Shawn Langdon to Race for Don Schumacher Racing in Countdown

2015_Shawn_Langdon_Action
Shawn Langdon in the Alan Johnson Racing Top Fuel dragster.

Photos: Courtesy of NHRA

It looks like Shawn Langdon will get a chance to chase the championship after all. In an unexpected act of cross-team support, Don Schumacher racing announced today that Langdon will drive DSR’s Red Fuel Powered by Schumacher/Sandvik Coromant Top Fuel dragster in the 2015 NHRA Countdown to the Championship.

Langdon had been driving for Alan Johnson racing, and despite AJR’s sponsorship challenges this season, Langdon had helped the team get to sixth in the point standings, qualifying for the Countdown to the Championship that kicks off this weekend in Charlotte at the zMax Dragway. However, after this week’s announcement that AJR will be withdrawing from the chase until additional sponsorship could be acquired, Langdon was left in the cold.

But DSR and AJR stepped up to give the driver a chance, even if it means winning for a competitor. According to DSR, owner Don Schumacher said he reached an agreement with Alan Johnson to make Langdon an “on-loan” driver to DSR for the six-race Countdown to enable a full 10-car field to contend for the world championship and for the Red Fuel/Sandvik team and Langdon to have a chance to win the prestigious title.

“Alan and I were able to work this out and it benefits everyone,” Schumacher said.

Khalid alBalooshi driving the DSR Red Fuel Powered by Schumacher/Sandvik Coromant Top Fuel dragster.
Khalid alBalooshi driving the DSR Red Fuel Powered by Schumacher/Sandvik Coromant Top Fuel dragster.

DSR is no stranger to driver changes this season, particularly those with ties to Alan Johnson racing.  Prior to the Chevrolet Performance NHRA U.S. Nationals, former Alan Johnson Racing driver Khalid alBalooshi drove the DSR Top Fuel dragster at Indianapolis, replacing Spencer Massey who had been the primary driver this season. However, even with alBalooshi behind the wheel, the team finished the regular season in 11th place and did not qualify for the Countdown. 

Although he remains under contract with Alan Johnson Racing, Langdon will compete as if he were the regular driver of the DSR dragster for the six-races that comprise the Countdown.  When the 2015 season is complete, Langdon will resume his duties with Alan Johnson Racing. Terms of the agreement will not be disclosed.

“It’s unfortunate that Alan Johnson Racing cannot compete for the Mello Yello championship this year,” team owner Alan Johnson said.  “Our arrangement with DSR is the best for NHRA drag racing, the best for the fans, the best for Shawn, and it helps out a fellow competitor – it really should work out well for everyone involved.  Sometimes, it’s good to put ‘what’s best for the sport’ ahead of everything else.  I think this circumstance is one of those times.”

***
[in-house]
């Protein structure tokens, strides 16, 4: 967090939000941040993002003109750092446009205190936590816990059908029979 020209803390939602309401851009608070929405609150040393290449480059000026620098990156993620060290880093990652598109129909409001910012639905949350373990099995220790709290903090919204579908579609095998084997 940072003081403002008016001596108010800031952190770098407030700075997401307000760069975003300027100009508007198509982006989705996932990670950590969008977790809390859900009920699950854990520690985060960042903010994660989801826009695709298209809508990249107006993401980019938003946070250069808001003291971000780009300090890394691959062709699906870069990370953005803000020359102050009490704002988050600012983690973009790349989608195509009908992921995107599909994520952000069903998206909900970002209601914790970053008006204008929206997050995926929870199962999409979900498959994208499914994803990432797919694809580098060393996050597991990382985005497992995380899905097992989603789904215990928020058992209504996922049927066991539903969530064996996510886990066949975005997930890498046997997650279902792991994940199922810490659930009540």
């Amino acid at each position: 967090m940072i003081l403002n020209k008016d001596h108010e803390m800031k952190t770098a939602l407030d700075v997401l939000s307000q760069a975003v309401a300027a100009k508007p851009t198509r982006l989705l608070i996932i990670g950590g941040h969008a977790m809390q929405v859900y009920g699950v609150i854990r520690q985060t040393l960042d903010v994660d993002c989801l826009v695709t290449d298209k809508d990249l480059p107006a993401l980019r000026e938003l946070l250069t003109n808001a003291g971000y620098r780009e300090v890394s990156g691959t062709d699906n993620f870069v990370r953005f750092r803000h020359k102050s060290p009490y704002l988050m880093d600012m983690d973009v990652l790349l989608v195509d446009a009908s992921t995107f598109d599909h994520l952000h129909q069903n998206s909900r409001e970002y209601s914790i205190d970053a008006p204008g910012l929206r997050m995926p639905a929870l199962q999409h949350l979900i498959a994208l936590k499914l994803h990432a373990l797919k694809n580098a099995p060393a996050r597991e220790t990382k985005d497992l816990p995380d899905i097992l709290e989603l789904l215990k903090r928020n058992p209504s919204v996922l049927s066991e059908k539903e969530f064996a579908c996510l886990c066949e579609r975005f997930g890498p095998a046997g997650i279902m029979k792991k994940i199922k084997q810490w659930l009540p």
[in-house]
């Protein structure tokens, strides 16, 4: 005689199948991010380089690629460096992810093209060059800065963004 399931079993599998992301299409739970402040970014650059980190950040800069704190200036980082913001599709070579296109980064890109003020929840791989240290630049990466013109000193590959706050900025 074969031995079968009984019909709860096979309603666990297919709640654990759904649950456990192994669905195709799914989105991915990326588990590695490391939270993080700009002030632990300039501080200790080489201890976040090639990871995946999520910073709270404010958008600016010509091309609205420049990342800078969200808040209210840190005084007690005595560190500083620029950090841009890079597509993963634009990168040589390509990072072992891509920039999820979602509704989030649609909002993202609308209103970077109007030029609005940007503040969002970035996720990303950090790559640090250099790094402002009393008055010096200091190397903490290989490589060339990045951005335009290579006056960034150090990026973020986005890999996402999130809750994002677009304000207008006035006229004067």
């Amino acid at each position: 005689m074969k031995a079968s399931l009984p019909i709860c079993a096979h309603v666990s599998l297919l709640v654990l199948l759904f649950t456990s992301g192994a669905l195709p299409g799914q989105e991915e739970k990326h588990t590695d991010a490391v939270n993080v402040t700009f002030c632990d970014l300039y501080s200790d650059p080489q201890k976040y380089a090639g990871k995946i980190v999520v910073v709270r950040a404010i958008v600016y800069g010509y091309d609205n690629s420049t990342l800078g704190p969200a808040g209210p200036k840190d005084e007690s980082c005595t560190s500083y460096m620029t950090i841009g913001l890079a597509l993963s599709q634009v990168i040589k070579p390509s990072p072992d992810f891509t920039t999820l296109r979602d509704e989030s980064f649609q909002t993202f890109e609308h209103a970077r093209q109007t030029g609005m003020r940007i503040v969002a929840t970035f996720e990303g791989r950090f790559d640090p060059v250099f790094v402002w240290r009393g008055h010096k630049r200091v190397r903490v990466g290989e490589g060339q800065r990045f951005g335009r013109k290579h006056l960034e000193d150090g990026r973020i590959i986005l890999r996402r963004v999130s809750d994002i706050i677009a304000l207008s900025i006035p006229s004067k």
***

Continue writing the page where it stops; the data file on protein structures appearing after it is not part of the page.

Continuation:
“To start the season with Alan Johnson Racing and finish it at Don Schumacher Racing is definitely a unique situation,” Langdon said.  “Everyone at AJR gave it 110 percent all season to try to contend for the championship. Thanks to Toyota for stepping up for our team in a time of need and giving us that opportunity.  We can’t thank them enough, and we can’t thank the AJR crew guys enough for sticking with us.  It was just unfortunate that we couldn’t find enough funding; it’s disappointing not to be able to finish the season.

“After everything happened, there was an opportunity to race with Don Schumacher Racing to finish the season.  It’s a unique opportunity, but I think it’s a good fit for everyone at DSR as well as for Alan and me.  I am still under contract with Alan Johnson Racing, and we are still working towards getting our team back together in 2016.  But for the next six races, I’ll be driving for Don Schumacher Racing and competing for a championship.  It’s great for the fans to be able to have 10 cars competing for the Mello Yello championship, it’s good for NHRA, and at this point, I think it’s good for everybody.”

  • Phantastic

    I am sincerely beginning to wonder how much longer NHRA and NASCAR will be able to survive without some serious changes. Professional racing has been taken from the hands of regular guys who just want to race and put into the hands of the elite. It costs millions to compete in ANY professional series these days. There are no more “stock” cars that anyone could build in their garage to race on the weekends in the pro divisions. There are only “template” cars made of parts that are just too expensive for the normal “Joe” to purchase if he could even find them. The days of hanging out at the local speed shop are gone. I’m just afraid that the NHRA and NASCAR are pricing themselves right out of business.

  • Reno Fickler

    Without major changes NHRA’s future is dim. They are having a hard time filling fields now because of costs to participants. The new Pro Stock rules about no hood scoops and EFI may help a little, but??? It would be a shame to watch the most unbelievable thing you can imagine, a Top Fuel run, fade into history. People who have never seen them run at night have missed one of the most visceral things on Earth.

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